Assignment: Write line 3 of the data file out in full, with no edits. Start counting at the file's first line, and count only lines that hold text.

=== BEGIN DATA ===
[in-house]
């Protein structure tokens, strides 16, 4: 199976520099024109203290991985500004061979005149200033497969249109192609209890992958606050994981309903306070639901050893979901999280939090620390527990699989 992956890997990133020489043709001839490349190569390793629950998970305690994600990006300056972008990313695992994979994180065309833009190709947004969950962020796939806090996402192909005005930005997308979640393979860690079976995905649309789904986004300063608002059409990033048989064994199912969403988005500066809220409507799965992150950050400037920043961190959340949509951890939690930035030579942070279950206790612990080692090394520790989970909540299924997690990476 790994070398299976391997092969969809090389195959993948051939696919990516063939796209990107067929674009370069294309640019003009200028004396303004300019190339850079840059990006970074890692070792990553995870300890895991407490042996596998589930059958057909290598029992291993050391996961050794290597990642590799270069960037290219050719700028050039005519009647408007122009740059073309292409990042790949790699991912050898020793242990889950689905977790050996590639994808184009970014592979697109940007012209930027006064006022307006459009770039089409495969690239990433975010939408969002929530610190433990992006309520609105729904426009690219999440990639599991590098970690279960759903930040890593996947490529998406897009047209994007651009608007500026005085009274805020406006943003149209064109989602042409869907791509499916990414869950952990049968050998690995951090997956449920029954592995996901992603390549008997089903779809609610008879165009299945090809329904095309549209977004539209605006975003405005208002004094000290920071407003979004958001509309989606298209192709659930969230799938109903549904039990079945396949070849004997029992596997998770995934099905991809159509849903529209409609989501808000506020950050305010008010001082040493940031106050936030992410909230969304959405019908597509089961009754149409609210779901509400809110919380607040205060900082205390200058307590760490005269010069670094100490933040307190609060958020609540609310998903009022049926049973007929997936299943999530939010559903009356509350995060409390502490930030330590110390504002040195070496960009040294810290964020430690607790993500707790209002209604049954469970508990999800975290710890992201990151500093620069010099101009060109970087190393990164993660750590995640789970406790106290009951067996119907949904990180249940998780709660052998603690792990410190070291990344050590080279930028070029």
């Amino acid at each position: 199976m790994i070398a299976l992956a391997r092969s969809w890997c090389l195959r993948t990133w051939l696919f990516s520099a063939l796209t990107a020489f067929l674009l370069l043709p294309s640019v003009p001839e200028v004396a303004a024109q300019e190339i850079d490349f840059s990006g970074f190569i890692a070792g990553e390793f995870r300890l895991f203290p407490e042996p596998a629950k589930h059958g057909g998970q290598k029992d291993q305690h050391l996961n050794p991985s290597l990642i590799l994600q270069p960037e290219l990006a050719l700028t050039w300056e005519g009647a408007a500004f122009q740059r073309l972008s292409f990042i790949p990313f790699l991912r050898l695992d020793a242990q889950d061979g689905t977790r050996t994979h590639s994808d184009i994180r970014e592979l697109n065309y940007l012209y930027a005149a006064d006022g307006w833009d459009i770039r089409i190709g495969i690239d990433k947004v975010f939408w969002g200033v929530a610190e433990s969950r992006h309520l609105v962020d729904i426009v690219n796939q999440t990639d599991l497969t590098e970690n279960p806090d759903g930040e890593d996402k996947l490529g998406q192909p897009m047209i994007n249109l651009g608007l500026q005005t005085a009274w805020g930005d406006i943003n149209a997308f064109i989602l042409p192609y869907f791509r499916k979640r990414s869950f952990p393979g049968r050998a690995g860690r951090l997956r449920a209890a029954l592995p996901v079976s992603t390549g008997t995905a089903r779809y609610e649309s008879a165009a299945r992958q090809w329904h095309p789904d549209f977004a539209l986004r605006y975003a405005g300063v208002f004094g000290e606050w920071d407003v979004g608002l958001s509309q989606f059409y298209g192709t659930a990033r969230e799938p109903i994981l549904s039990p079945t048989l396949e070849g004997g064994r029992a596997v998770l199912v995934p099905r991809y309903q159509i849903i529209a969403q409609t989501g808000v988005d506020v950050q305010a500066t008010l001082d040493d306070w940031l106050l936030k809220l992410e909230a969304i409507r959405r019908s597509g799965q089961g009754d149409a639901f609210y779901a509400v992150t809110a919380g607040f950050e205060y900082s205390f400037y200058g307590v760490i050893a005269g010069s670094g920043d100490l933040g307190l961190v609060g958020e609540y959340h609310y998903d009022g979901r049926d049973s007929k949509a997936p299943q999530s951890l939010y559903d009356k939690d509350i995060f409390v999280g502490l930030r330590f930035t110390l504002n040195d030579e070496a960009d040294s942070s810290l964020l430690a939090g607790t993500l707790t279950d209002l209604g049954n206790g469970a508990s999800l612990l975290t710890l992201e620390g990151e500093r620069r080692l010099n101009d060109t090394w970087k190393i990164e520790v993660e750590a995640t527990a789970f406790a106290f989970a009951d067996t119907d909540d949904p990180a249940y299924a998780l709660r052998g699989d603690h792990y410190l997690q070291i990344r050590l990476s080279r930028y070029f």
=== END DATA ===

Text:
């Amino acid at each position: 199976m790994i070398a299976l992956a391997r092969s969809w890997c090389l195959r993948t990133w051939l696919f990516s520099a063939l796209t990107a020489f067929l674009l370069l043709p294309s640019v003009p001839e200028v004396a303004a024109q300019e190339i850079d490349f840059s990006g970074f190569i890692a070792g990553e390793f995870r300890l895991f203290p407490e042996p596998a629950k589930h059958g057909g998970q290598k029992d291993q305690h050391l996961n050794p991985s290597l990642i590799l994600q270069p960037e290219l990006a050719l700028t050039w300056e005519g009647a408007a500004f122009q740059r073309l972008s292409f990042i790949p990313f790699l991912r050898l695992d020793a242990q889950d061979g689905t977790r050996t994979h590639s994808d184009i994180r970014e592979l697109n065309y940007l012209y930027a005149a006064d006022g307006w833009d459009i770039r089409i190709g495969i690239d990433k947004v975010f939408w969002g200033v929530a610190e433990s969950r992006h309520l609105v962020d729904i426009v690219n796939q999440t990639d599991l497969t590098e970690n279960p806090d759903g930040e890593d996402k996947l490529g998406q192909p897009m047209i994007n249109l651009g608007l500026q005005t005085a009274w805020g930005d406006i943003n149209a997308f064109i989602l042409p192609y869907f791509r499916k979640r990414s869950f952990p393979g049968r050998a690995g860690r951090l997956r449920a209890a029954l592995p996901v079976s992603t390549g008997t995905a089903r779809y609610e649309s008879a165009a299945r992958q090809w329904h095309p789904d549209f977004a539209l986004r605006y975003a405005g300063v208002f004094g000290e606050w920071d407003v979004g608002l958001s509309q989606f059409y298209g192709t659930a990033r969230e799938p109903i994981l549904s039990p079945t048989l396949e070849g004997g064994r029992a596997v998770l199912v995934p099905r991809y309903q159509i849903i529209a969403q409609t989501g808000v988005d506020v950050q305010a500066t008010l001082d040493d306070w940031l106050l936030k809220l992410e909230a969304i409507r959405r019908s597509g799965q089961g009754d149409a639901f609210y779901a509400v992150t809110a919380g607040f950050e205060y900082s205390f400037y200058g307590v760490i050893a005269g010069s670094g920043d100490l933040g307190l961190v609060g958020e609540y959340h609310y998903d009022g979901r049926d049973s007929k949509a997936p299943q999530s951890l939010y559903d009356k939690d509350i995060f409390v999280g502490l930030r330590f930035t110390l504002n040195d030579e070496a960009d040294s942070s810290l964020l430690a939090g607790t993500l707790t279950d209002l209604g049954n206790g469970a508990s999800l612990l975290t710890l992201e620390g990151e500093r620069r080692l010099n101009d060109t090394w970087k190393i990164e520790v993660e750590a995640t527990a789970f406790a106290f989970a009951d067996t119907d909540d949904p990180a249940y299924a998780l709660r052998g699989d603690h792990y410190l997690q070291i990344r050590l990476s080279r930028y070029f």